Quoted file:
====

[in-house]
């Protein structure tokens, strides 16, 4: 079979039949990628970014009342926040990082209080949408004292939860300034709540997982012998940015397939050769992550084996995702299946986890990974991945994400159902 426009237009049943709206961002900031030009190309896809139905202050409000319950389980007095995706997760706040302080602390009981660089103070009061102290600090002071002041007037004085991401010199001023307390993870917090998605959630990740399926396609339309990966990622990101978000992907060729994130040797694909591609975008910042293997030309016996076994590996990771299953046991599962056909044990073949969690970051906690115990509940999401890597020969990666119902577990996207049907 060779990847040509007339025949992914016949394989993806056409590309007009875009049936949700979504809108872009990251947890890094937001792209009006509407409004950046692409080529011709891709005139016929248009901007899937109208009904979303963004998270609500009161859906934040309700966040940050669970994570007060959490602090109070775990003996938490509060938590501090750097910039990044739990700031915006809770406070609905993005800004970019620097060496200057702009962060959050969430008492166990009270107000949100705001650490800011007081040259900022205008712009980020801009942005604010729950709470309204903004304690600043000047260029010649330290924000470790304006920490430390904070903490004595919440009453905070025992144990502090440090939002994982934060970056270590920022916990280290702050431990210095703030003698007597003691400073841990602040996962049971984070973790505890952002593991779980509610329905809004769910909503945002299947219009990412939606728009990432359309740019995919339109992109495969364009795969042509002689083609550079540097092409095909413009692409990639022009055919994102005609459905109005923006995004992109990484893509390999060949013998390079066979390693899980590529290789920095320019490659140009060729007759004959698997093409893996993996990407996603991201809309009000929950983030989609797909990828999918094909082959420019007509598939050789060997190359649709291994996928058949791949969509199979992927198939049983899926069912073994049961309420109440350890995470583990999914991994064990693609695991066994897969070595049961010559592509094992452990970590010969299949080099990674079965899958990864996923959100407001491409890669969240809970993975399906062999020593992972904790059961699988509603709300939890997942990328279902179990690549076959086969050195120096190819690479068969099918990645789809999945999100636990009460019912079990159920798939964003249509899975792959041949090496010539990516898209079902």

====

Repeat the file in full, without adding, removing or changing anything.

[in-house]
């Protein structure tokens, strides 16, 4: 079979039949990628970014009342926040990082209080949408004292939860300034709540997982012998940015397939050769992550084996995702299946986890990974991945994400159902 426009237009049943709206961002900031030009190309896809139905202050409000319950389980007095995706997760706040302080602390009981660089103070009061102290600090002071002041007037004085991401010199001023307390993870917090998605959630990740399926396609339309990966990622990101978000992907060729994130040797694909591609975008910042293997030309016996076994590996990771299953046991599962056909044990073949969690970051906690115990509940999401890597020969990666119902577990996207049907 060779990847040509007339025949992914016949394989993806056409590309007009875009049936949700979504809108872009990251947890890094937001792209009006509407409004950046692409080529011709891709005139016929248009901007899937109208009904979303963004998270609500009161859906934040309700966040940050669970994570007060959490602090109070775990003996938490509060938590501090750097910039990044739990700031915006809770406070609905993005800004970019620097060496200057702009962060959050969430008492166990009270107000949100705001650490800011007081040259900022205008712009980020801009942005604010729950709470309204903004304690600043000047260029010649330290924000470790304006920490430390904070903490004595919440009453905070025992144990502090440090939002994982934060970056270590920022916990280290702050431990210095703030003698007597003691400073841990602040996962049971984070973790505890952002593991779980509610329905809004769910909503945002299947219009990412939606728009990432359309740019995919339109992109495969364009795969042509002689083609550079540097092409095909413009692409990639022009055919994102005609459905109005923006995004992109990484893509390999060949013998390079066979390693899980590529290789920095320019490659140009060729007759004959698997093409893996993996990407996603991201809309009000929950983030989609797909990828999918094909082959420019007509598939050789060997190359649709291994996928058949791949969509199979992927198939049983899926069912073994049961309420109440350890995470583990999914991994064990693609695991066994897969070595049961010559592509094992452990970590010969299949080099990674079965899958990864996923959100407001491409890669969240809970993975399906062999020593992972904790059961699988509603709300939890997942990328279902179990690549076959086969050195120096190819690479068969099918990645789809999945999100636990009460019912079990159920798939964003249509899975792959041949090496010539990516898209079902």